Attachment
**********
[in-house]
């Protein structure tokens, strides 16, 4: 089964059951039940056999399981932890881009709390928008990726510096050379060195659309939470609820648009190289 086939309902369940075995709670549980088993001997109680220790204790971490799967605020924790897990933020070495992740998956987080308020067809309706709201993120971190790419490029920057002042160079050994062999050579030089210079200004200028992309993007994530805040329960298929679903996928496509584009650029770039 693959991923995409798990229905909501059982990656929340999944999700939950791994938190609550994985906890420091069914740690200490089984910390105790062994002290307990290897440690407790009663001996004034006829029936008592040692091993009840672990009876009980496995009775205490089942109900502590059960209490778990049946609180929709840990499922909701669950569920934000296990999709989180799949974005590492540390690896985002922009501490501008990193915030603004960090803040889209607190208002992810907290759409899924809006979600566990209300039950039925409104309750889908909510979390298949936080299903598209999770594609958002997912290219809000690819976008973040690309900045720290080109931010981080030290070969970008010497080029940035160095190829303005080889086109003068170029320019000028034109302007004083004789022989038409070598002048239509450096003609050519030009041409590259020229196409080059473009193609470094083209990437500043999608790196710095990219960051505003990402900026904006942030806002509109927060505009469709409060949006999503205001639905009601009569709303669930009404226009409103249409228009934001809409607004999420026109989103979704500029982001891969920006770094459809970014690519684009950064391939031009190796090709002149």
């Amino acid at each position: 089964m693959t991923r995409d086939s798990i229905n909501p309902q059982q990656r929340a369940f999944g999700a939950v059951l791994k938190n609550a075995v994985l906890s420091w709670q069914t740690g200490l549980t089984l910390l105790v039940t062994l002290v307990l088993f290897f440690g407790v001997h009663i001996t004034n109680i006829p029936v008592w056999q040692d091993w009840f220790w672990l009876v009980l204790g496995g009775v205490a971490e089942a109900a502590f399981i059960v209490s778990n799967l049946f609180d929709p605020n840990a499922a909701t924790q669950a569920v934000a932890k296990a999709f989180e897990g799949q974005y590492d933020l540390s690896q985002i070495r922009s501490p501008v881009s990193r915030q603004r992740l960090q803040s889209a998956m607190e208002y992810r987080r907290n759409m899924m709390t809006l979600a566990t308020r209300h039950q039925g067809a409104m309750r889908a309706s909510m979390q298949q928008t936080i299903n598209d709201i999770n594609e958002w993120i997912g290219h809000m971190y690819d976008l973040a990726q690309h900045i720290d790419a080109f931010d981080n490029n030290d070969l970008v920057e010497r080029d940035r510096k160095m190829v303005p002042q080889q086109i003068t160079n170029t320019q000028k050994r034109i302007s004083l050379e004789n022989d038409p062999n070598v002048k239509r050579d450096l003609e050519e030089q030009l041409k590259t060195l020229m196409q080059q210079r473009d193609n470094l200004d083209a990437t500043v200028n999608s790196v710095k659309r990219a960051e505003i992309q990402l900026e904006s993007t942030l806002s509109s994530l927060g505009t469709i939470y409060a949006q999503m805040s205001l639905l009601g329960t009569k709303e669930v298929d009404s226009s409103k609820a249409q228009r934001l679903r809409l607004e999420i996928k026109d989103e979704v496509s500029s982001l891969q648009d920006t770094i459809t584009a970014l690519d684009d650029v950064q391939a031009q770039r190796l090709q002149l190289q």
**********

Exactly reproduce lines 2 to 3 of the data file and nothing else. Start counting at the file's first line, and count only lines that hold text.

């Protein structure tokens, strides 16, 4: 089964059951039940056999399981932890881009709390928008990726510096050379060195659309939470609820648009190289 086939309902369940075995709670549980088993001997109680220790204790971490799967605020924790897990933020070495992740998956987080308020067809309706709201993120971190790419490029920057002042160079050994062999050579030089210079200004200028992309993007994530805040329960298929679903996928496509584009650029770039 693959991923995409798990229905909501059982990656929340999944999700939950791994938190609550994985906890420091069914740690200490089984910390105790062994002290307990290897440690407790009663001996004034006829029936008592040692091993009840672990009876009980496995009775205490089942109900502590059960209490778990049946609180929709840990499922909701669950569920934000296990999709989180799949974005590492540390690896985002922009501490501008990193915030603004960090803040889209607190208002992810907290759409899924809006979600566990209300039950039925409104309750889908909510979390298949936080299903598209999770594609958002997912290219809000690819976008973040690309900045720290080109931010981080030290070969970008010497080029940035160095190829303005080889086109003068170029320019000028034109302007004083004789022989038409070598002048239509450096003609050519030009041409590259020229196409080059473009193609470094083209990437500043999608790196710095990219960051505003990402900026904006942030806002509109927060505009469709409060949006999503205001639905009601009569709303669930009404226009409103249409228009934001809409607004999420026109989103979704500029982001891969920006770094459809970014690519684009950064391939031009190796090709002149």
């Amino acid at each position: 089964m693959t991923r995409d086939s798990i229905n909501p309902q059982q990656r929340a369940f999944g999700a939950v059951l791994k938190n609550a075995v994985l906890s420091w709670q069914t740690g200490l549980t089984l910390l105790v039940t062994l002290v307990l088993f290897f440690g407790v001997h009663i001996t004034n109680i006829p029936v008592w056999q040692d091993w009840f220790w672990l009876v009980l204790g496995g009775v205490a971490e089942a109900a502590f399981i059960v209490s778990n799967l049946f609180d929709p605020n840990a499922a909701t924790q669950a569920v934000a932890k296990a999709f989180e897990g799949q974005y590492d933020l540390s690896q985002i070495r922009s501490p501008v881009s990193r915030q603004r992740l960090q803040s889209a998956m607190e208002y992810r987080r907290n759409m899924m709390t809006l979600a566990t308020r209300h039950q039925g067809a409104m309750r889908a309706s909510m979390q298949q928008t936080i299903n598209d709201i999770n594609e958002w993120i997912g290219h809000m971190y690819d976008l973040a990726q690309h900045i720290d790419a080109f931010d981080n490029n030290d070969l970008v920057e010497r080029d940035r510096k160095m190829v303005p002042q080889q086109i003068t160079n170029t320019q000028k050994r034109i302007s004083l050379e004789n022989d038409p062999n070598v002048k239509r050579d450096l003609e050519e030089q030009l041409k590259t060195l020229m196409q080059q210079r473009d193609n470094l200004d083209a990437t500043v200028n999608s790196v710095k659309r990219a960051e505003i992309q990402l900026e904006s993007t942030l806002s509109s994530l927060g505009t469709i939470y409060a949006q999503m805040s205001l639905l009601g329960t009569k709303e669930v298929d009404s226009s409103k609820a249409q228009r934001l679903r809409l607004e999420i996928k026109d989103e979704v496509s500029s982001l891969q648009d920006t770094i459809t584009a970014l690519d684009d650029v950064q391939a031009q770039r190796l090709q002149l190289q």